and most ill-equippeu TRF of the three. It handles perhaps 12',I of the 
total work volume. Transducers are stored outside, in the sun. The 
test tank is only 30 ft high and does not have an adequate walkway. 

If in-water testing is to be done in the tank, a walkway, perhaps 
similar to the ones at NAVSHIPYD MARE and NAVSHIPYD FTSMH, will have to 
be built. Structural drawings of Bldg. 214 will have to be obtained, if 
this is true. A larger instrumentation house would also be appropriate. 

6 . Since the weather at NAVSHIPYD PEARL is very clement year around, 
some of the equipment could be installed outside. This equipment could 
be protected by a large open leanto which could also be used to help 
cover the shipping/receiving/storage area. 



Items of Interest and Action from 
8-12 November 1976 Meeting 

1. ARL received two copies of three NAVSHIPYD MARE drawings of 
machinery arrangement for Bldg. 866, sheets 1 (first floor), 3 
(second floor), and 4 (third floor) of 6. On one of the copies, 
the first floor drawing is delineated by an area that may be set 
aside for TLAR/T. ARL was also given a taped-together Xerox copy 
of a large air-conditioned section of Bldg. 627 being considered 

for TLAR/T, which is located about 2 miles north of Bldg. 866. This 
particular area is more like a 400 ft by 200 ft cave. 

2. ARL verbally presented a broad outline of ARL s task and the 
extent of the TLAR/T function. Except for the need for a straight 
run with 225 ft booting fixture, ARL was unable to give NAVSHIPYD 
MARE TRF any detailed information about the quantity or type of floor 
space required. It was generally agreed that ARL would keep the TRF 
informed as plans become more definite. 

3. Schuler requested an overall "people tree" starting with Herman and 
going through vendors, NAVSEA responsibility, ARL, shipyards, SRI, 
NUSC/NL, and everyone else involved with this effort. ARL indicated 
this tree might be ready in time for the January TRF meeting.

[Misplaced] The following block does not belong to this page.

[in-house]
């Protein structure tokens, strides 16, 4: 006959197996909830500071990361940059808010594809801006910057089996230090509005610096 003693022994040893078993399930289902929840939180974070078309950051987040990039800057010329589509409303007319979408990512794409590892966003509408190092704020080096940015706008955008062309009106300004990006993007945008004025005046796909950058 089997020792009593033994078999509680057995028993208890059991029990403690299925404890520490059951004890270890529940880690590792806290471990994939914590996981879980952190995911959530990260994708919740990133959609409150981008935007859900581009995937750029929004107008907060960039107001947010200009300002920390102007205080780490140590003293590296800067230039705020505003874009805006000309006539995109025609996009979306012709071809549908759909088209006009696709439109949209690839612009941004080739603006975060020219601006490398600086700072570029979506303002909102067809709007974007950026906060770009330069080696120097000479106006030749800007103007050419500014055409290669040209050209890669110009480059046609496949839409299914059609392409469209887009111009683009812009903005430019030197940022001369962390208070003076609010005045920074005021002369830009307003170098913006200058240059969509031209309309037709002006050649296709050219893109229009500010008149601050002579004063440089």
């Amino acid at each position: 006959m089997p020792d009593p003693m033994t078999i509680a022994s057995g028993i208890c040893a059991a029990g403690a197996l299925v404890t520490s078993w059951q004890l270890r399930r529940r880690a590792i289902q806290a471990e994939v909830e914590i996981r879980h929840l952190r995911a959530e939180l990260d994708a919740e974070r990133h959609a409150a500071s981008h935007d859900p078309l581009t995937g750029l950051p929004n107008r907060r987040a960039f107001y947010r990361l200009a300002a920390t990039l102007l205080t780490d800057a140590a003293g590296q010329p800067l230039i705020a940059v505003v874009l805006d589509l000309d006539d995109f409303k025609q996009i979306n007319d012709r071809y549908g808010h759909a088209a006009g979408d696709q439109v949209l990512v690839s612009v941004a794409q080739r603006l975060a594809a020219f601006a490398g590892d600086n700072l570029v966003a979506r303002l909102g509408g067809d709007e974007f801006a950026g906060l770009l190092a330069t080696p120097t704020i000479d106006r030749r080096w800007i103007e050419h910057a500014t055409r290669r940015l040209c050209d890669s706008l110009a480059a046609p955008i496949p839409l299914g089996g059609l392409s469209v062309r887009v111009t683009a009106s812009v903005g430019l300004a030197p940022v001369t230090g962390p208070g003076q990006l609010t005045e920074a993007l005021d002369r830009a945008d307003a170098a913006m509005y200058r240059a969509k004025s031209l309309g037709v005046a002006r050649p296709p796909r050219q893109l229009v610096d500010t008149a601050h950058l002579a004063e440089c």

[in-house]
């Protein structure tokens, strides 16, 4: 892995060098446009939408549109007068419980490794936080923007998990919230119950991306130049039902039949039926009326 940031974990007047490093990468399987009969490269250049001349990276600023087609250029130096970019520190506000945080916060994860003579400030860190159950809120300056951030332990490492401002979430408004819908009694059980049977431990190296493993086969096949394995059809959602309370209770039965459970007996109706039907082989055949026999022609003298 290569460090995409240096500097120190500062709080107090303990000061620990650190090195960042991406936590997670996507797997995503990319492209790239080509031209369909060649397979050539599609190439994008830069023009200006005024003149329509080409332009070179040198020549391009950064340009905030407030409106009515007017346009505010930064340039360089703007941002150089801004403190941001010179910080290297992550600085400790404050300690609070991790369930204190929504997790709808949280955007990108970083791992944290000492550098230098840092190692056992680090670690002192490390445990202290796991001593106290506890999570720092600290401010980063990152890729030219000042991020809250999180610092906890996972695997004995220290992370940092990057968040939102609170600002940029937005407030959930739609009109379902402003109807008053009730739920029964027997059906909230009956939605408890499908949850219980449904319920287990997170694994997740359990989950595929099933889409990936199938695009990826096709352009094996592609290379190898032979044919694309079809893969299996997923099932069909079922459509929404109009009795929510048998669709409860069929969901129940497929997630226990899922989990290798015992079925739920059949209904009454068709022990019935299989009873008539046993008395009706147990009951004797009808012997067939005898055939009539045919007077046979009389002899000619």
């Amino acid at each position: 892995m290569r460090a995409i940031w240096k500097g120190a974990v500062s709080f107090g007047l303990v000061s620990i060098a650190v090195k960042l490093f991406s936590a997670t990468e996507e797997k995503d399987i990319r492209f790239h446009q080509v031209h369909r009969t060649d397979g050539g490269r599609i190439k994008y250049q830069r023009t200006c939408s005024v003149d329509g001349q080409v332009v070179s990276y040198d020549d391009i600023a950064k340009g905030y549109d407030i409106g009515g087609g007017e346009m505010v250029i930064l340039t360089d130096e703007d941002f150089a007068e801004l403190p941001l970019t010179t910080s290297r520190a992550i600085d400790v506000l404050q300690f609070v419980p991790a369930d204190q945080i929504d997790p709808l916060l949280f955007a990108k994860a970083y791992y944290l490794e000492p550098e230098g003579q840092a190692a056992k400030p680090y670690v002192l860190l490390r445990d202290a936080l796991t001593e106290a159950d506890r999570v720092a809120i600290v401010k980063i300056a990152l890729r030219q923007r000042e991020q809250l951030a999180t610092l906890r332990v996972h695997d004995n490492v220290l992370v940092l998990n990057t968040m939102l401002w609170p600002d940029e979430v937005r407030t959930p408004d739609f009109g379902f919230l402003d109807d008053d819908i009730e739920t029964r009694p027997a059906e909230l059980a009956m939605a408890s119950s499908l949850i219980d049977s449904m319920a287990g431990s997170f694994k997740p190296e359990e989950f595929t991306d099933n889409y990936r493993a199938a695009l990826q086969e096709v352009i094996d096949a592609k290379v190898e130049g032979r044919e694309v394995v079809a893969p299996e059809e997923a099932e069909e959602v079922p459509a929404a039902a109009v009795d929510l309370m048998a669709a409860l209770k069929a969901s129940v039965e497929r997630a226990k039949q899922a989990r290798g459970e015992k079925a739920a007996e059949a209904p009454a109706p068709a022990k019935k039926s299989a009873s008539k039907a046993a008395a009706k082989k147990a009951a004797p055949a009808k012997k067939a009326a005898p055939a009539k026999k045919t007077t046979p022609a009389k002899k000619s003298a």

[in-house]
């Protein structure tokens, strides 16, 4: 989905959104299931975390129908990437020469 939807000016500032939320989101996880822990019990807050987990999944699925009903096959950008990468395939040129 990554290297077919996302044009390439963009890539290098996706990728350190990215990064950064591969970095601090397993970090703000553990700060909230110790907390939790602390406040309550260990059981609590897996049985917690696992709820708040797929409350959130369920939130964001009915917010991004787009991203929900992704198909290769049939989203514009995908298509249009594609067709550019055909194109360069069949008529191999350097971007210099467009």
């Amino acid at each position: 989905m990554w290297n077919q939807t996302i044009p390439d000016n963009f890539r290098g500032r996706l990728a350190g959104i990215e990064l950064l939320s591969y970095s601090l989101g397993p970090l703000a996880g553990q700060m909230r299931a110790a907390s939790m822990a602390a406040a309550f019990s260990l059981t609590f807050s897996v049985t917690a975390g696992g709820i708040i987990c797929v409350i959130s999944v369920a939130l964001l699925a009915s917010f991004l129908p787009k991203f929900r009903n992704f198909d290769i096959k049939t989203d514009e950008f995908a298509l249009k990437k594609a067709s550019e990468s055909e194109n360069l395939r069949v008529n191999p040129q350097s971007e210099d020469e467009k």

4. The only reasonable place in the area alloted in Bldg. 866 for 
the booting fixture is attached to column row E (on the column row D 
side) approximately 13 ft off the ground with work platforms at both 
ends. The SW end of the fixture cannot extend past column E8 because 

it would interfere with the rail tracks. It must be 13 ft high to avoid 
interfering with the path to the elevator between Ell and E12. 

Enclosure (3) to 
EAG Trip Report 
Ser TR-EA-1 


5. It was suggested that reel stands for handling all arrays be 

of a common variety and perhaps of the same variety as the installing 
activity. When given a choice between having the electronic test 
equipment separate or mostly confined to a rolling panel rack, Mr. Schuler 
chose to have the equipment separate. 

The following items were brought out at the TB-l6 Restoration 
and Repair Manual meeting. 

6 . The restoration and repair manual is not adequate as written. 

Major points brought out included the need for a working specification 
for most of the electronic instruments in addition to a recommended 
up-to-date vendor mode. 1 , number and better descriptions of the 
specialized work areas, jigs, and fixtures. 

7. Three TS-3575 /BQ's were already being purchased and sent to the 
TRFs. ARL should talk to NAVSEA 06HU-3 (V. Graves) about routing one 
or more of these through ARL. 

8 . Cliff Porterfield had done an 11 page "nitpick" critique of 
approximately $/h of the R&R manual. ARL is to respond to the R&R 
manual in 30 days if ARL has any further comments. 

9 . ARL is now on the mailing list for R&R manuals, ILS plan revisions, 
maintenance plans, support equipment list, and interim repair parts 
lists, etc., concerning the TB-l6. 

10. Common items between the intermediate maintenance areas and the 
TRFs include the test set (TS-3575), a portable fill and pressure rig 
for oil, roller racks, and jack stands. 

11 . Bob Mahnke, NUSC/NL, is the man to see about the TS-3‘i7S> manual. 


12. Drawings for the TB-l 6 will be forthcoming. A sample section 
of the TB-16 may be available in 6 mo. 

13. McGonegle says to talk to Dave Cain, the in-house NUSC/NL man 
at CID. ARL will call McGonegle next week and have him set up the 
tour with Dave Cain. 

14. There is now a "stabilized" man-day rate per man-day with a cost 
included at NAVSHIPYD MARE. 

15. The 3-element cluster in the TB -16 is a throwaway and 
uneconomical to repair. 

1 6 . NAYSEA has moved to National Center Bldg. 2 and all the telephone 
numbers have changed. 

17. The exact testing to be done at the TRFs is to be determined at 
ARL with advice and comments from everyone else concerned. 

1 8 . Porterfield specifically requested an inspection table which 
would allow the array to be rolled circumferentially as well as axially. 


10-12 November Meeting at NAVSHIPYD MARE 




S. Shimomura (BQQ-5 ILS) 

Hydrotronics, Inc.